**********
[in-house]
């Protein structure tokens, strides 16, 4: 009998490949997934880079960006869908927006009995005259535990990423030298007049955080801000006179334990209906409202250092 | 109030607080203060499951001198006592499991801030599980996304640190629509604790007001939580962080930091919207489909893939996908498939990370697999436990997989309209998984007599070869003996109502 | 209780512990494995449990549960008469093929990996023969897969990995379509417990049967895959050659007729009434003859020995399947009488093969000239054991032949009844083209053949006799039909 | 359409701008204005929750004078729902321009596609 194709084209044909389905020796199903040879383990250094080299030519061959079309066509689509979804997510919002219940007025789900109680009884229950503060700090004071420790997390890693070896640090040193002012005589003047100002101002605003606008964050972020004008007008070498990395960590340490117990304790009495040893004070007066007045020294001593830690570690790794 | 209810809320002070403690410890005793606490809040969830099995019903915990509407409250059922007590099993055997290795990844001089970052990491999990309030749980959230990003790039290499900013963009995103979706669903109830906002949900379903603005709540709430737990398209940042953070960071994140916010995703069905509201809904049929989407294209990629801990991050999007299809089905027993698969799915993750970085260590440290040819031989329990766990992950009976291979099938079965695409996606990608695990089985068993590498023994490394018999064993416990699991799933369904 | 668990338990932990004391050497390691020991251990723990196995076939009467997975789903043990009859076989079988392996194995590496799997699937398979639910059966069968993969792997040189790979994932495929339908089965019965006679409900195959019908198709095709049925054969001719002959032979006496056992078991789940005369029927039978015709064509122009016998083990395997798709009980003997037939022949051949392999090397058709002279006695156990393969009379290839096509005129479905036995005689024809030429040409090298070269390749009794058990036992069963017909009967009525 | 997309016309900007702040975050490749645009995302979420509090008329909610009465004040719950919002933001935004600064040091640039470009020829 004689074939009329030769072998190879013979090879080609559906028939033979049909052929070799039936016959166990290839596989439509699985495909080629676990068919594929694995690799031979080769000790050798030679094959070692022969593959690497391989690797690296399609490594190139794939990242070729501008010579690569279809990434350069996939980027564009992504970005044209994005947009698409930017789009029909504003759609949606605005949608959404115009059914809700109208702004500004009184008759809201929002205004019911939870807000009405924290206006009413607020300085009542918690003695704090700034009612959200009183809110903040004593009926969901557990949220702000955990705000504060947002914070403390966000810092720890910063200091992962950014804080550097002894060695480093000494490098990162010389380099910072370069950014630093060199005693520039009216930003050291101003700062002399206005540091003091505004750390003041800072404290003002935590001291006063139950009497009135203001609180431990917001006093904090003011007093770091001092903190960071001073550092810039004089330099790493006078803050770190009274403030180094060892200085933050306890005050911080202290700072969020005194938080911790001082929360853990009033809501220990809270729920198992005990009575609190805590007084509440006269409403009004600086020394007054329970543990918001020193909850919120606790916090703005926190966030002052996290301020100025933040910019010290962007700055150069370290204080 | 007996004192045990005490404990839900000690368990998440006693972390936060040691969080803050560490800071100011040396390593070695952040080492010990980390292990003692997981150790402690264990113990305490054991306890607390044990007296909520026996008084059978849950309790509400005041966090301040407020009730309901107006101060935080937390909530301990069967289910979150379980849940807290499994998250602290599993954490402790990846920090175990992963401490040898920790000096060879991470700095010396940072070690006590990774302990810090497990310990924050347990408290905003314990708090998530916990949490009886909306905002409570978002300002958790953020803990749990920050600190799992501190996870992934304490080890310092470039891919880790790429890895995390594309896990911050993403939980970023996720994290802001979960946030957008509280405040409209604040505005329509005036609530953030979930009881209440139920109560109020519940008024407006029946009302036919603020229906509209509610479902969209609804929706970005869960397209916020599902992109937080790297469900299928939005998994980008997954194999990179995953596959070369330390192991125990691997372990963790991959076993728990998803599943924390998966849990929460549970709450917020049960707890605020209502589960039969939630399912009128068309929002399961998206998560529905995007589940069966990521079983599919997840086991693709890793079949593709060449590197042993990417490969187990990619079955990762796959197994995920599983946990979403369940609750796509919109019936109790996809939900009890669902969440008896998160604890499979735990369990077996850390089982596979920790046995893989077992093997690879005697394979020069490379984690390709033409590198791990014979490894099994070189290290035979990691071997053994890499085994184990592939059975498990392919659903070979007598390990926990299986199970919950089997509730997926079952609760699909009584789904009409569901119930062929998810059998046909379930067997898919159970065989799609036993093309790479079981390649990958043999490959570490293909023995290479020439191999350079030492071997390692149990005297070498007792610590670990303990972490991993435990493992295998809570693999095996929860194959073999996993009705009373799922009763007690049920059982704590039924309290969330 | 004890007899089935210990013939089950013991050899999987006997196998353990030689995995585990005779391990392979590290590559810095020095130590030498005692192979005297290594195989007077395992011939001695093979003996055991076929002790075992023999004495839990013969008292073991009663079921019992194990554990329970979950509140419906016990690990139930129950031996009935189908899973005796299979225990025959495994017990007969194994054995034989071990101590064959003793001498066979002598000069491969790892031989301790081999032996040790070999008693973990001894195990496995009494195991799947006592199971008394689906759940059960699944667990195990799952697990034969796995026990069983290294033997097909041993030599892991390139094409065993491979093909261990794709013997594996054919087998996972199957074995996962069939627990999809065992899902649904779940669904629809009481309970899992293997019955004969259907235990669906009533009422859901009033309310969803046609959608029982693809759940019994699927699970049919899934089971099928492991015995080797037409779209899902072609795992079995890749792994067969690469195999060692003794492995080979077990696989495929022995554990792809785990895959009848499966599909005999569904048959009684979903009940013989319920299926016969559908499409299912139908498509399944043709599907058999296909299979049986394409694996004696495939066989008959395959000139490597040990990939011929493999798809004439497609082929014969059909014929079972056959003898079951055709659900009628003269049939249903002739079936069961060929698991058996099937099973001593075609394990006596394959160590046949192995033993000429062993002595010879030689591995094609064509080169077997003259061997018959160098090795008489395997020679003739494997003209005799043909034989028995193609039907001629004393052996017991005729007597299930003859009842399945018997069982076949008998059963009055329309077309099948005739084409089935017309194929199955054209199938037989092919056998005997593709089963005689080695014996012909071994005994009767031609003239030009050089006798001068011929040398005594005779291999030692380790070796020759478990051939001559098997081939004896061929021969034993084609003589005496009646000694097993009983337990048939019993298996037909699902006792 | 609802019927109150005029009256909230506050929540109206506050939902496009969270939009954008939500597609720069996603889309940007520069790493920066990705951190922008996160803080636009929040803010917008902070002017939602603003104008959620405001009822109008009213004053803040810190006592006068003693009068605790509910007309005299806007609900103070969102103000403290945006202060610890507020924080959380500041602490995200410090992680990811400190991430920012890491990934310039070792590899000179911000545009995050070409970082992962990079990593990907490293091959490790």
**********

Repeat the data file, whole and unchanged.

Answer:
[in-house]
């Protein structure tokens, strides 16, 4: 009998490949997934880079960006869908927006009995005259535990990423030298007049955080801000006179334990209906409202250092 | 109030607080203060499951001198006592499991801030599980996304640190629509604790007001939580962080930091919207489909893939996908498939990370697999436990997989309209998984007599070869003996109502 | 209780512990494995449990549960008469093929990996023969897969990995379509417990049967895959050659007729009434003859020995399947009488093969000239054991032949009844083209053949006799039909 | 359409701008204005929750004078729902321009596609 194709084209044909389905020796199903040879383990250094080299030519061959079309066509689509979804997510919002219940007025789900109680009884229950503060700090004071420790997390890693070896640090040193002012005589003047100002101002605003606008964050972020004008007008070498990395960590340490117990304790009495040893004070007066007045020294001593830690570690790794 | 209810809320002070403690410890005793606490809040969830099995019903915990509407409250059922007590099993055997290795990844001089970052990491999990309030749980959230990003790039290499900013963009995103979706669903109830906002949900379903603005709540709430737990398209940042953070960071994140916010995703069905509201809904049929989407294209990629801990991050999007299809089905027993698969799915993750970085260590440290040819031989329990766990992950009976291979099938079965695409996606990608695990089985068993590498023994490394018999064993416990699991799933369904 | 668990338990932990004391050497390691020991251990723990196995076939009467997975789903043990009859076989079988392996194995590496799997699937398979639910059966069968993969792997040189790979994932495929339908089965019965006679409900195959019908198709095709049925054969001719002959032979006496056992078991789940005369029927039978015709064509122009016998083990395997798709009980003997037939022949051949392999090397058709002279006695156990393969009379290839096509005129479905036995005689024809030429040409090298070269390749009794058990036992069963017909009967009525 | 997309016309900007702040975050490749645009995302979420509090008329909610009465004040719950919002933001935004600064040091640039470009020829 004689074939009329030769072998190879013979090879080609559906028939033979049909052929070799039936016959166990290839596989439509699985495909080629676990068919594929694995690799031979080769000790050798030679094959070692022969593959690497391989690797690296399609490594190139794939990242070729501008010579690569279809990434350069996939980027564009992504970005044209994005947009698409930017789009029909504003759609949606605005949608959404115009059914809700109208702004500004009184008759809201929002205004019911939870807000009405924290206006009413607020300085009542918690003695704090700034009612959200009183809110903040004593009926969901557990949220702000955990705000504060947002914070403390966000810092720890910063200091992962950014804080550097002894060695480093000494490098990162010389380099910072370069950014630093060199005693520039009216930003050291101003700062002399206005540091003091505004750390003041800072404290003002935590001291006063139950009497009135203001609180431990917001006093904090003011007093770091001092903190960071001073550092810039004089330099790493006078803050770190009274403030180094060892200085933050306890005050911080202290700072969020005194938080911790001082929360853990009033809501220990809270729920198992005990009575609190805590007084509440006269409403009004600086020394007054329970543990918001020193909850919120606790916090703005926190966030002052996290301020100025933040910019010290962007700055150069370290204080 | 007996004192045990005490404990839900000690368990998440006693972390936060040691969080803050560490800071100011040396390593070695952040080492010990980390292990003692997981150790402690264990113990305490054991306890607390044990007296909520026996008084059978849950309790509400005041966090301040407020009730309901107006101060935080937390909530301990069967289910979150379980849940807290499994998250602290599993954490402790990846920090175990992963401490040898920790000096060879991470700095010396940072070690006590990774302990810090497990310990924050347990408290905003314990708090998530916990949490009886909306905002409570978002300002958790953020803990749990920050600190799992501190996870992934304490080890310092470039891919880790790429890895995390594309896990911050993403939980970023996720994290802001979960946030957008509280405040409209604040505005329509005036609530953030979930009881209440139920109560109020519940008024407006029946009302036919603020229906509209509610479902969209609804929706970005869960397209916020599902992109937080790297469900299928939005998994980008997954194999990179995953596959070369330390192991125990691997372990963790991959076993728990998803599943924390998966849990929460549970709450917020049960707890605020209502589960039969939630399912009128068309929002399961998206998560529905995007589940069966990521079983599919997840086991693709890793079949593709060449590197042993990417490969187990990619079955990762796959197994995920599983946990979403369940609750796509919109019936109790996809939900009890669902969440008896998160604890499979735990369990077996850390089982596979920790046995893989077992093997690879005697394979020069490379984690390709033409590198791990014979490894099994070189290290035979990691071997053994890499085994184990592939059975498990392919659903070979007598390990926990299986199970919950089997509730997926079952609760699909009584789904009409569901119930062929998810059998046909379930067997898919159970065989799609036993093309790479079981390649990958043999490959570490293909023995290479020439191999350079030492071997390692149990005297070498007792610590670990303990972490991993435990493992295998809570693999095996929860194959073999996993009705009373799922009763007690049920059982704590039924309290969330 | 004890007899089935210990013939089950013991050899999987006997196998353990030689995995585990005779391990392979590290590559810095020095130590030498005692192979005297290594195989007077395992011939001695093979003996055991076929002790075992023999004495839990013969008292073991009663079921019992194990554990329970979950509140419906016990690990139930129950031996009935189908899973005796299979225990025959495994017990007969194994054995034989071990101590064959003793001498066979002598000069491969790892031989301790081999032996040790070999008693973990001894195990496995009494195991799947006592199971008394689906759940059960699944667990195990799952697990034969796995026990069983290294033997097909041993030599892991390139094409065993491979093909261990794709013997594996054919087998996972199957074995996962069939627990999809065992899902649904779940669904629809009481309970899992293997019955004969259907235990669906009533009422859901009033309310969803046609959608029982693809759940019994699927699970049919899934089971099928492991015995080797037409779209899902072609795992079995890749792994067969690469195999060692003794492995080979077990696989495929022995554990792809785990895959009848499966599909005999569904048959009684979903009940013989319920299926016969559908499409299912139908498509399944043709599907058999296909299979049986394409694996004696495939066989008959395959000139490597040990990939011929493999798809004439497609082929014969059909014929079972056959003898079951055709659900009628003269049939249903002739079936069961060929698991058996099937099973001593075609394990006596394959160590046949192995033993000429062993002595010879030689591995094609064509080169077997003259061997018959160098090795008489395997020679003739494997003209005799043909034989028995193609039907001629004393052996017991005729007597299930003859009842399945018997069982076949008998059963009055329309077309099948005739084409089935017309194929199955054209199938037989092919056998005997593709089963005689080695014996012909071994005994009767031609003239030009050089006798001068011929040398005594005779291999030692380790070796020759478990051939001559098997081939004896061929021969034993084609003589005496009646000694097993009983337990048939019993298996037909699902006792 | 609802019927109150005029009256909230506050929540109206506050939902496009969270939009954008939500597609720069996603889309940007520069790493920066990705951190922008996160803080636009929040803010917008902070002017939602603003104008959620405001009822109008009213004053803040810190006592006068003693009068605790509910007309005299806007609900103070969102103000403290945006202060610890507020924080959380500041602490995200410090992680990811400190991430920012890491990934310039070792590899000179911000545009995050070409970082992962990079990593990907490293091959490790």